Monday, February 19, 2007


Clouds may have silver linings, but deserts have ... something else.

Having a (very) short software meeting in Henderson, NV afforded me to scout a trail I've been meaning to check for sometime. Ironic traveling well over 600 miles for a 3-hour meeting, but if it serves a purpose why not? However ... if (at least) the first half of that ride is in blinding rain, that may provide a reason to ... not. The weather report said it was going to be raining on Monday, but living in southern California causes one to be generally skeptical about such predictions. "Dangerous driving conditions" read: overcast - that sort of thing. Sure enough, loading the bike up in the dark of the pre-dawn seemed to validate that theory - not a star out (cloudy) and very windy, but no rain. To be safe, I wrapped everything up in plastic bags before packing (laptop, clothes, notebooks...), but wasn't expecting much weather.

Bike warming up & ready to go:

The first 20 minutes of the ride were pretty nice ... until I reached the freeway. Then the rain started. "Every cloud has a silver lining" ... well maybe. But silver or not, the lining on these clouds was made of water. The Red Bull enduro-type jacket is NOT a rain jacket. I wasn't 30 minutes from home when the rain was coming down is sheets. Thick sheets. More like blocks. Visibility got to near zero, traffic was relatively light at that hour but slowed to a crawl. When I could feel the drops penetrating through my jacket, sweatshirt, riding jersey, t-shirt, and tanktop, I figured it was time to pull over & do something. Not a moment too soon, traffic was moving extremely slow at that point & another 50 yards up I could see why ... there was a small (but dedicated based on the amount of debris) group playing bumpercars on the 91 just up ahead.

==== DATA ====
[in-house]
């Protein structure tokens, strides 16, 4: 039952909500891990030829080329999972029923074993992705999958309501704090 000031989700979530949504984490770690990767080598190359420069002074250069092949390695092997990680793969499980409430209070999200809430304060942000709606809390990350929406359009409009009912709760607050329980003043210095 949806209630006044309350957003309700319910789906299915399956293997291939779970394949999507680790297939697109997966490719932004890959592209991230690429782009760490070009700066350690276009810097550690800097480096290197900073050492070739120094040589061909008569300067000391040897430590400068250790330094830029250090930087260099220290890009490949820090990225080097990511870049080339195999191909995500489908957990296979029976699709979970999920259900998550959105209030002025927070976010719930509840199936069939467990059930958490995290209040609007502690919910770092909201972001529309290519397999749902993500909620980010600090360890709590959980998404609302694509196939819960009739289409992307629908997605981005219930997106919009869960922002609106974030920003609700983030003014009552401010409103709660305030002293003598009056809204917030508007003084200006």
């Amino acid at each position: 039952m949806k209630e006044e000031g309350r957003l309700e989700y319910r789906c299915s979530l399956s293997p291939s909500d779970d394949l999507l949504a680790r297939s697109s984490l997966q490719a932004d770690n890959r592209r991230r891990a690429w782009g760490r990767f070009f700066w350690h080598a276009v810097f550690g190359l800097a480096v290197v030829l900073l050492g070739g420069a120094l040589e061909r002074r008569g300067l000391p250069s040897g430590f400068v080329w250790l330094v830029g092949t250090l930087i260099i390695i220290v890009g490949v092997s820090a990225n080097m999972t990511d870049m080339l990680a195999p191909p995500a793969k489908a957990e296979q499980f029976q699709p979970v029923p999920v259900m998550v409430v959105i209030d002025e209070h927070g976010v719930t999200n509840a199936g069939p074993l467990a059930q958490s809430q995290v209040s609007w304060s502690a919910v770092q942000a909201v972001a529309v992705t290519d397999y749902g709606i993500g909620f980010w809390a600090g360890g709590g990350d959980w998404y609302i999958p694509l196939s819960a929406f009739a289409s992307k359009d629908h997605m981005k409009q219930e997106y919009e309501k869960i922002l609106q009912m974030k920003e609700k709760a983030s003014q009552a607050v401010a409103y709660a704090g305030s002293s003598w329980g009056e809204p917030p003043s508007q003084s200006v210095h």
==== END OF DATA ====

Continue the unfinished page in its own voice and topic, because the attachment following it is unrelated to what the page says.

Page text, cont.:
After pulling off, I pulled out the rain gear from the backpack. Most effective raingear I've ever purchased - 55-gallon trash bags. Completely water/windproof, highly customizable fit, extremely easy to pack, and very inexpensive. I carved one up into a jersey & placed it under all the wet gear & over the dryest...ish layer I had on. Back on the road. Scratch that, back into the river. The whole time I had been pulled off the rain just came down harder & harder ... cloudburst. Pulling onto the freeway (diving into the freeway?) forced you to make quick assessments of weather or not the water in the slow lane would go over the hubs or not...

Raingear prep station:

Back on the road the visibility was really gnarly for a while, then improved noticeably. Still raining, but just rain. By the time Barstow came around however, I was a rolling sponge. Good time to find a truck stop, grab some breakfast & return a few calls while clothes & gloves spent some time in a dryer. Heck, I was tempted to crawl in the thing.

The JBM Barstow Field office:

The title mentioned cloud/desert linings ... despite the rain, after getting everything dried out, once back on the road it was really nice for a while. Still raining, but not very cold - downright nice with dry clothes again - and the desert really lets you know you're in the desert when it gets like this - 300 miles of intensely dramatic cloud cover over a vast open landscape perfumed with desert sage - think of riding to Mordor minus the Nazgul & with potpourri instead of burning sulfur...

The intended route took a detour here ... the original plan was to hit the dirt in the high desert & follow trails over to the destination in Nevada. The rain being what it was, I opted to avoid tackling the flash-floods on my own. Water could be seen flowing just off the freeway in spots! Just in case I pulled off the freeway to check the intended route & there was two clear paths set before me ... to the left was a black, streaked, foreboding sky with a strip of mud leading to a solo flight through an unknown path over the rain-soaked mountains ... and to the right, a rainy freeway.

Call it what you will ... I went right.

But hey ... I learned something new because of it. Crows know how to write in Nevada. They even tag gas station-rest stops.

The last 50-70 miles was great - black sky, but little rain. It eased up to the point that the outer jacket layer dried out a bit, & offered some wind protection for the inner layers once dry ... funny that you can actually feel things warming up in spite of the fact you're just riding longer. Finding the place was a snap - and they even had covered motorcycle parking! Pulled the bike in, and just after I snapped this pic, the sky opened up again...

The weather out here isn't showing any signs of letting up just yet, but the report shows sunny for tomorrow & partly cloudy for Wednesday. Given the schedule of the meetings, I'll probably give the trail a shot, in reverse, on Wednesday & hopefully have some brighter photos...